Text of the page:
Yes, the L shaped enter key is the best. It's actually easier to reach than the ANSI key if you keep your fingers on the home row and move only the pinky finger to press enter. It naturally ends up right and up.

  10. Philippe Verdy January 29, 2018 at 4:31 am - Reply

    Note that the reason of the Frech [²] key being there can be explained: this optional key may be replaced by a [Esc] key located there on compact keyboards. Historic typewriters (without an Esc key) had other symbols (such as digrams "N°" or "Fr" for Franc, they were very frequent).

    This first position of the top row should have better been used for the zero "0à@" (this is not so strange, there are existing national layouts placing 0 there, it forms a logical continuous range from 0 to 9, and the "à@" are logically near the "A" key).

    And then shifting one position to the left the two other keys ")°]" and "=+}", in order place at end of the top row (just before the Backspace) one of:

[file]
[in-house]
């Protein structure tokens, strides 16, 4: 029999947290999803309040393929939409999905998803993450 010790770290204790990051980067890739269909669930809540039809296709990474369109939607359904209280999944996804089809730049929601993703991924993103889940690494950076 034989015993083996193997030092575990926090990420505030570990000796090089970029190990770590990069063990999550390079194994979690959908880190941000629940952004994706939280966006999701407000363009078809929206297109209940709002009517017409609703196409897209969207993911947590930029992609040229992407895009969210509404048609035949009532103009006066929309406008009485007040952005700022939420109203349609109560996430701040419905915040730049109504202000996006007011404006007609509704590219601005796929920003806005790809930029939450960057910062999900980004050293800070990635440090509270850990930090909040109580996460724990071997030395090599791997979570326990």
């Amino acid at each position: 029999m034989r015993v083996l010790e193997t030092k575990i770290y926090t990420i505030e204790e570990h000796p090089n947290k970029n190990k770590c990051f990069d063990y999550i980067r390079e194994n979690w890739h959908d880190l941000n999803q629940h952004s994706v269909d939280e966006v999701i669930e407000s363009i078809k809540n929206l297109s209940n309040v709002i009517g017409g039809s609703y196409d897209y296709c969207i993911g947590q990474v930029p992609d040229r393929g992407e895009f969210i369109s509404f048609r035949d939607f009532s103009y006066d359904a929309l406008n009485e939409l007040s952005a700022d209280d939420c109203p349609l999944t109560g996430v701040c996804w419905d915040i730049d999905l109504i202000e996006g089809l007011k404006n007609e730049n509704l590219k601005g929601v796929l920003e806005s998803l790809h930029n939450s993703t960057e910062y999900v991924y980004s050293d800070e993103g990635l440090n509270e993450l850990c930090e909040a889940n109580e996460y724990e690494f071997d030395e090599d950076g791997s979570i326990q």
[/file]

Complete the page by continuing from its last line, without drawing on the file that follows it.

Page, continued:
– the "" ISO key (With that, the left shift would have remained long)
    – an "acute/cedilla" deadkey for French capitals (place the "" ISO key to the right of the Right shift)
    – the "$£¤" key, so that the "acute/cedilla" deadkey would just be beside the existing "^¨" deadkey. (place the "" ISO key to the right of the Right shift)
    – the "*µ" key, so that the Enter key would be long (the "acute/cedilla" dead key would still be beside the "circumflex/dieresis" deadkey, but the "$£¤" would be at end above the long Enter (also place the "" ISO key to the right of the Right shift)

    In fact I would have even seen the British pound replaced by the Euro, placing the British pound as an AltGr-mapping on the "*µ" key, where ever this key is…

    There are various options possible, including lowering the position of Backspace just above the long US version of the Enter key: the Backspace key in the top corner is replaced by two standard keys, including the "*µ" whose position is taken by the long-shaped US Enter key…